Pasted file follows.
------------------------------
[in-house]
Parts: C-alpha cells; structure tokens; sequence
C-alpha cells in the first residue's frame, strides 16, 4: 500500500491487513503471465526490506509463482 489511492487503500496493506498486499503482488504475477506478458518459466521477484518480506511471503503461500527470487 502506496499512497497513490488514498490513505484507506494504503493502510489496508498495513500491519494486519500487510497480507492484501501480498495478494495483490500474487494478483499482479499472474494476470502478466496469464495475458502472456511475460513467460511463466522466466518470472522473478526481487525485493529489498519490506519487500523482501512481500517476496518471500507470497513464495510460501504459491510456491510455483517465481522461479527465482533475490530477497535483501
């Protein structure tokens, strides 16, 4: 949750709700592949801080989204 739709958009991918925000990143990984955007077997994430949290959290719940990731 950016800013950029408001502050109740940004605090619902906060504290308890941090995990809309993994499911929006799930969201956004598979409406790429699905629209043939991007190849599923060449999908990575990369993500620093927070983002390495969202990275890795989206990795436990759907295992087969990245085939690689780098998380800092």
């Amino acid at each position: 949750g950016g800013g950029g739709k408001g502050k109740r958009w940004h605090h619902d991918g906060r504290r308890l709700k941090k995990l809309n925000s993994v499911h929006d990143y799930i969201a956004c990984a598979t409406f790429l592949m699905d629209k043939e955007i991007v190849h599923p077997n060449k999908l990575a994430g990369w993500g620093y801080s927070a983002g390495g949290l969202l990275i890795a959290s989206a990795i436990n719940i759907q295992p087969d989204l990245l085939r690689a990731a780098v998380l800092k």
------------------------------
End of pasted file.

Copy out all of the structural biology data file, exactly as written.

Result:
[in-house]
Parts: C-alpha cells; structure tokens; sequence
C-alpha cells in the first residue's frame, strides 16, 4: 500500500491487513503471465526490506509463482 489511492487503500496493506498486499503482488504475477506478458518459466521477484518480506511471503503461500527470487 502506496499512497497513490488514498490513505484507506494504503493502510489496508498495513500491519494486519500487510497480507492484501501480498495478494495483490500474487494478483499482479499472474494476470502478466496469464495475458502472456511475460513467460511463466522466466518470472522473478526481487525485493529489498519490506519487500523482501512481500517476496518471500507470497513464495510460501504459491510456491510455483517465481522461479527465482533475490530477497535483501
């Protein structure tokens, strides 16, 4: 949750709700592949801080989204 739709958009991918925000990143990984955007077997994430949290959290719940990731 950016800013950029408001502050109740940004605090619902906060504290308890941090995990809309993994499911929006799930969201956004598979409406790429699905629209043939991007190849599923060449999908990575990369993500620093927070983002390495969202990275890795989206990795436990759907295992087969990245085939690689780098998380800092």
């Amino acid at each position: 949750g950016g800013g950029g739709k408001g502050k109740r958009w940004h605090h619902d991918g906060r504290r308890l709700k941090k995990l809309n925000s993994v499911h929006d990143y799930i969201a956004c990984a598979t409406f790429l592949m699905d629209k043939e955007i991007v190849h599923p077997n060449k999908l990575a994430g990369w993500g620093y801080s927070a983002g390495g949290l969202l990275i890795a959290s989206a990795i436990n719940i759907q295992p087969d989204l990245l085939r690689a990731a780098v998380l800092k």